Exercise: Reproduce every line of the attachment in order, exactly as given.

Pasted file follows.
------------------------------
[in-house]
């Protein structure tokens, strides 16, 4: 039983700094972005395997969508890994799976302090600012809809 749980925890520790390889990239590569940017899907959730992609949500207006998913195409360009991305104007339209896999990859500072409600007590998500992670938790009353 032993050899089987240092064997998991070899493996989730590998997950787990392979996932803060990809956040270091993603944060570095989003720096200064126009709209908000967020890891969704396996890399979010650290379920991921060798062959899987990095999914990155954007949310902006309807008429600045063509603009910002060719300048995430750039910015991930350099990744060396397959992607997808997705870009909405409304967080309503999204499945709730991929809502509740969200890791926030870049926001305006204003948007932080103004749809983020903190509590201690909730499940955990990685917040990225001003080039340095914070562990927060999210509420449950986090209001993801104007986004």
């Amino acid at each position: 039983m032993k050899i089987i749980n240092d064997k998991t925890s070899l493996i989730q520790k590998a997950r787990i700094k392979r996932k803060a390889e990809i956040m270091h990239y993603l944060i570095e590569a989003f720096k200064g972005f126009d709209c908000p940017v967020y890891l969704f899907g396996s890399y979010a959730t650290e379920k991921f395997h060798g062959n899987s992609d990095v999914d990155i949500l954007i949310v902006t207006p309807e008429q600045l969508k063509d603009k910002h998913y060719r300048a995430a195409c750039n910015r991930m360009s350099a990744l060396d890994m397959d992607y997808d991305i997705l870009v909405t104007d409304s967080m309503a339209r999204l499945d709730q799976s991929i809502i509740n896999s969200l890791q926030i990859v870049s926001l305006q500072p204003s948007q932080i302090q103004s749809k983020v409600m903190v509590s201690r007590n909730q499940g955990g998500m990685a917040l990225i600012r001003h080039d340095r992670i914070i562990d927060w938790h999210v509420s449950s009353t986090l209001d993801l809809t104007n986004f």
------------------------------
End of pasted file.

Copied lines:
[in-house]
């Protein structure tokens, strides 16, 4: 039983700094972005395997969508890994799976302090600012809809 749980925890520790390889990239590569940017899907959730992609949500207006998913195409360009991305104007339209896999990859500072409600007590998500992670938790009353 032993050899089987240092064997998991070899493996989730590998997950787990392979996932803060990809956040270091993603944060570095989003720096200064126009709209908000967020890891969704396996890399979010650290379920991921060798062959899987990095999914990155954007949310902006309807008429600045063509603009910002060719300048995430750039910015991930350099990744060396397959992607997808997705870009909405409304967080309503999204499945709730991929809502509740969200890791926030870049926001305006204003948007932080103004749809983020903190509590201690909730499940955990990685917040990225001003080039340095914070562990927060999210509420449950986090209001993801104007986004």
């Amino acid at each position: 039983m032993k050899i089987i749980n240092d064997k998991t925890s070899l493996i989730q520790k590998a997950r787990i700094k392979r996932k803060a390889e990809i956040m270091h990239y993603l944060i570095e590569a989003f720096k200064g972005f126009d709209c908000p940017v967020y890891l969704f899907g396996s890399y979010a959730t650290e379920k991921f395997h060798g062959n899987s992609d990095v999914d990155i949500l954007i949310v902006t207006p309807e008429q600045l969508k063509d603009k910002h998913y060719r300048a995430a195409c750039n910015r991930m360009s350099a990744l060396d890994m397959d992607y997808d991305i997705l870009v909405t104007d409304s967080m309503a339209r999204l499945d709730q799976s991929i809502i509740n896999s969200l890791q926030i990859v870049s926001l305006q500072p204003s948007q932080i302090q103004s749809k983020v409600m903190v509590s201690r007590n909730q499940g955990g998500m990685a917040l990225i600012r001003h080039d340095r992670i914070i562990d927060w938790h999210v509420s449950s009353t986090l209001d993801l809809t104007n986004f």